The emu was chillin’ in the field across the street, minding its own business. My husband and I managed to get it rounded up, luring it along with a big bucket of food. But we couldn’t get it to cross the street. I will never understand why so many people insist on taking the country roads, and still drive a million miles an hour.
Anyhoot, before long the bumbling animal control people show up. After warning us that if we couldn’t get the emu back in, they’d have to “take care of it.” Yep. That’s the solution all right—shoot the thing. Grr. They were at least helpful in offering their noose-stick things, and we made an attempt to get that around Curly’s neck, with no success, and now the poor guy’s freaked and takes off.
Well, at the brilliant suggestion of the animal control people, we bring out our ATV. My husband, whom I love dearly but wasn’t raised in the country and has a very different way of doing things (hu-hum—the gate—hu-hum), agrees. Anyhow, now my husband starts chasing the thing with the ATV and trying to use the noose-stick to stop the bird so we can jump it and get it back across the street.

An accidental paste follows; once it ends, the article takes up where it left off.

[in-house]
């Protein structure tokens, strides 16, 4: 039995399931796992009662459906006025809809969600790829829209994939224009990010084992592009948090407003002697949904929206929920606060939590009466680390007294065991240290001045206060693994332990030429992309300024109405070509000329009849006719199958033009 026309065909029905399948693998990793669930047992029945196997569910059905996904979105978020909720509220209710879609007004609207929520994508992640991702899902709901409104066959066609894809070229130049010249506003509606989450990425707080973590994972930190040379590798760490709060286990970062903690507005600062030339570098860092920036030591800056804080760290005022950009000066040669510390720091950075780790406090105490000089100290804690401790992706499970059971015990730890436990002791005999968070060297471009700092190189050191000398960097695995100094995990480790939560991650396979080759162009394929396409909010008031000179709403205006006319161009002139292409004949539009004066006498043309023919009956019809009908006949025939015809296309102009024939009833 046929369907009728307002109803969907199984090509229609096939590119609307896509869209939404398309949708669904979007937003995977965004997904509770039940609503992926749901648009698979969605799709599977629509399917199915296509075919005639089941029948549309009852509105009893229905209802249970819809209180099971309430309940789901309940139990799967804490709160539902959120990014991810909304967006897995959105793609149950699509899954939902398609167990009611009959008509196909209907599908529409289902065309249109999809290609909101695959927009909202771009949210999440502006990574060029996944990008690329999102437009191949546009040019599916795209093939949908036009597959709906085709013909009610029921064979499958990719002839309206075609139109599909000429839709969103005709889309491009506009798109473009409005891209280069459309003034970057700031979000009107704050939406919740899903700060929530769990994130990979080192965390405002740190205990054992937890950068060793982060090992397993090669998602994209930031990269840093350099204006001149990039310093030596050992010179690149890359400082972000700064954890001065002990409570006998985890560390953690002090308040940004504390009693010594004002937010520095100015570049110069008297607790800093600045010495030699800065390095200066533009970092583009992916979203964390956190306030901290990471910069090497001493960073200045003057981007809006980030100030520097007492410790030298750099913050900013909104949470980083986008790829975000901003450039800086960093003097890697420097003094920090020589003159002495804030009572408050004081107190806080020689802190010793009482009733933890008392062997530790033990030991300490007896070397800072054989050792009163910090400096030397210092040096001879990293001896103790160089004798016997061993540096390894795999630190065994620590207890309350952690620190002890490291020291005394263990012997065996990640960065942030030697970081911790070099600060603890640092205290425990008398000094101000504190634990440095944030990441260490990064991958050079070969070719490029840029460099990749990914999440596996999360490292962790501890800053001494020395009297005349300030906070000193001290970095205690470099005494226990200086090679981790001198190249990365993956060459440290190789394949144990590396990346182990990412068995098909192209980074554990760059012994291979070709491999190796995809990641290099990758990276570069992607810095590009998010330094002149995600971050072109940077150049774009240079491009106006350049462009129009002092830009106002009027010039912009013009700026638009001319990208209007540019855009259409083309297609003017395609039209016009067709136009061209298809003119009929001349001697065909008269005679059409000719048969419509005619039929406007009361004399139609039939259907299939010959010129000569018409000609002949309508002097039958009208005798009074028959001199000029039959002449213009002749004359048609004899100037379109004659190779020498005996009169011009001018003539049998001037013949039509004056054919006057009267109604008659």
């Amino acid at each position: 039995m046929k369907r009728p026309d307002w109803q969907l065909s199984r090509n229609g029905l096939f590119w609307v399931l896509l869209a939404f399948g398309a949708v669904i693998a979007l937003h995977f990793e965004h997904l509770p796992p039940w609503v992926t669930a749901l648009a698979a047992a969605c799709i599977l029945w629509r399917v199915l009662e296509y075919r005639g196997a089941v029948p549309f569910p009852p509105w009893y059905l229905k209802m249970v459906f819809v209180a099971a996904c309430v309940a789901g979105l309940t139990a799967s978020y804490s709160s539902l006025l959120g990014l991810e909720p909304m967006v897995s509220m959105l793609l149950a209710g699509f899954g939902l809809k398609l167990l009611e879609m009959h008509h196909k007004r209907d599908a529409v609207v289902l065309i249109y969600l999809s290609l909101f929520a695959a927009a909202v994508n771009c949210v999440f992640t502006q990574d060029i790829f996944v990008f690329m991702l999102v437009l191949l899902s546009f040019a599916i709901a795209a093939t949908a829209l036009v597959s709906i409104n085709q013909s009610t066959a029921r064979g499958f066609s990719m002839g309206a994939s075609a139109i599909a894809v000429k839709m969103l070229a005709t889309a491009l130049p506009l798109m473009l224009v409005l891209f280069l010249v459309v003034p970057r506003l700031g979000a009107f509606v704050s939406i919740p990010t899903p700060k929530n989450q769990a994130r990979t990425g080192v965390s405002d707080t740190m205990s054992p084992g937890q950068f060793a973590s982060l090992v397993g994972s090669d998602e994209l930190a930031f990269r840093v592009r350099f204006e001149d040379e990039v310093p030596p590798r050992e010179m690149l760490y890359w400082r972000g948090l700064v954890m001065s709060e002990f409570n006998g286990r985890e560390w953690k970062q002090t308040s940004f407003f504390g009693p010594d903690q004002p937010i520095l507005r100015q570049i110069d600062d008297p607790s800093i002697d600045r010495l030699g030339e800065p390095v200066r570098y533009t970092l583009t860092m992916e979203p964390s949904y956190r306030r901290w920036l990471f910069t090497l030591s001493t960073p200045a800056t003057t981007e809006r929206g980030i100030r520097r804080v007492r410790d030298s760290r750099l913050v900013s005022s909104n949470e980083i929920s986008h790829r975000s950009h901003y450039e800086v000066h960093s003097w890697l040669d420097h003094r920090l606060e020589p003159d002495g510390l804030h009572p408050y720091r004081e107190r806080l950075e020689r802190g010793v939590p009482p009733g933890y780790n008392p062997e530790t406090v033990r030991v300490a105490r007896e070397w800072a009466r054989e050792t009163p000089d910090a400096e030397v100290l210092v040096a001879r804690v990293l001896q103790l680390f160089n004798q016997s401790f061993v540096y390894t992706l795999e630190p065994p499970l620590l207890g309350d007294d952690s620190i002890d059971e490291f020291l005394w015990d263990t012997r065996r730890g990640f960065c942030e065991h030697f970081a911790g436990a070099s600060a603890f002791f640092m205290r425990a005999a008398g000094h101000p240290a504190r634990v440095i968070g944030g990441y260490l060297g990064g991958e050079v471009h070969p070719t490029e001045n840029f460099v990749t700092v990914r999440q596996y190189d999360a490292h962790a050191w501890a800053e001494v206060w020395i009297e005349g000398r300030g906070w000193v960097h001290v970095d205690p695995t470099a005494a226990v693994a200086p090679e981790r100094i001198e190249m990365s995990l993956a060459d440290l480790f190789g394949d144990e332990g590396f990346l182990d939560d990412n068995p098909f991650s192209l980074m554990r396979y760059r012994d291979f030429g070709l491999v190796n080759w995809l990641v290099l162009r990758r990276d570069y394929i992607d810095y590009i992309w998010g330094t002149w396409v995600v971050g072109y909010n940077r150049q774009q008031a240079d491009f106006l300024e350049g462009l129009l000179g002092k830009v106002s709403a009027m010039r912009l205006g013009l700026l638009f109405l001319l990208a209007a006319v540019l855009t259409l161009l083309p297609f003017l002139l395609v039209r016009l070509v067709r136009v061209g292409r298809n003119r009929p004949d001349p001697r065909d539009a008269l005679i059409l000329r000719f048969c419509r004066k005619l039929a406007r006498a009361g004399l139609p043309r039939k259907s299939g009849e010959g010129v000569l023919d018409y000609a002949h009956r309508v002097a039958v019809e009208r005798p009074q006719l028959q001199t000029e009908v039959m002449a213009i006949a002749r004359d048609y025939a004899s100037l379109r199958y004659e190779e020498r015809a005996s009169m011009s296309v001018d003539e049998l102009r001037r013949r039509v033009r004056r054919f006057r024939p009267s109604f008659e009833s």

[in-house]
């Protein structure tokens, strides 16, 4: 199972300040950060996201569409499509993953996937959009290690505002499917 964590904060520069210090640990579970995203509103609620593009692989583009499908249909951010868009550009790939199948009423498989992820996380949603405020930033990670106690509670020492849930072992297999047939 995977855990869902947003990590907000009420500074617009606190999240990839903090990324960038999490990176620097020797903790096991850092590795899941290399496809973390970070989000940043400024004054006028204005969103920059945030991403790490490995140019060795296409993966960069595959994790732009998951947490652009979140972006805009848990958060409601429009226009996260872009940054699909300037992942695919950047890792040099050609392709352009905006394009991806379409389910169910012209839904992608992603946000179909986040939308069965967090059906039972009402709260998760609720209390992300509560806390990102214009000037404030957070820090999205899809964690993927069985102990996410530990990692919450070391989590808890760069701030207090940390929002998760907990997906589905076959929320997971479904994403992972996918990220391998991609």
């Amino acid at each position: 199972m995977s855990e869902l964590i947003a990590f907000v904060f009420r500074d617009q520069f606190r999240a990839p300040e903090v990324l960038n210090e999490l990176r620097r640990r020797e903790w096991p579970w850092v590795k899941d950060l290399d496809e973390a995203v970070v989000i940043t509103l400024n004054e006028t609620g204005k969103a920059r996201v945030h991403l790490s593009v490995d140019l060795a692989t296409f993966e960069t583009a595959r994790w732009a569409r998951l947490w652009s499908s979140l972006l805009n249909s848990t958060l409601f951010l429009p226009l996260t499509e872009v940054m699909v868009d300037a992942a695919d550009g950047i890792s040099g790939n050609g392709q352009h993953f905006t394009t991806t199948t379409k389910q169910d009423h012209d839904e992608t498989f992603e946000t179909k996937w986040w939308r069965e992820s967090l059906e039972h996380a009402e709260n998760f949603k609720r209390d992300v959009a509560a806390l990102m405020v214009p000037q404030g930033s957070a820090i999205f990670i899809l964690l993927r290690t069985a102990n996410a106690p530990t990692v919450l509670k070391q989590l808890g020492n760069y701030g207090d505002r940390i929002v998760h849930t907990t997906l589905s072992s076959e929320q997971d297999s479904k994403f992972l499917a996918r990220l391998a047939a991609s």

Now, some of you might know this, but if not, well, consider it a useless bit of information for the day—emu can run about 40mph on a flat, unhindered surface. Our ATV can get up to about 38mph. See the problem? Yeah. Talk about an exercise in futility. But, we kept at it, thinking that we’d at least tire him out a little and make things easier. At one point, my husband had me on the ATV behind him, using the noose-stick thing while he drove. All that did was give me a good feeling of what it must have felt like to hunt buffalo on horseback. And we were no closer to catching the freaking thing.
After a while, the emu managed to cross another road and get into a large field that, while bare, was plowed into rows that were just a little wider than the ATV axle. And we were back on foot. And Curly won’t let us anywhere near him. The animal control people are standing there, watching my husband and I curse and try to figure out how to catch the bird that can eviscerate you with a well-aimed kick (think of the raptors from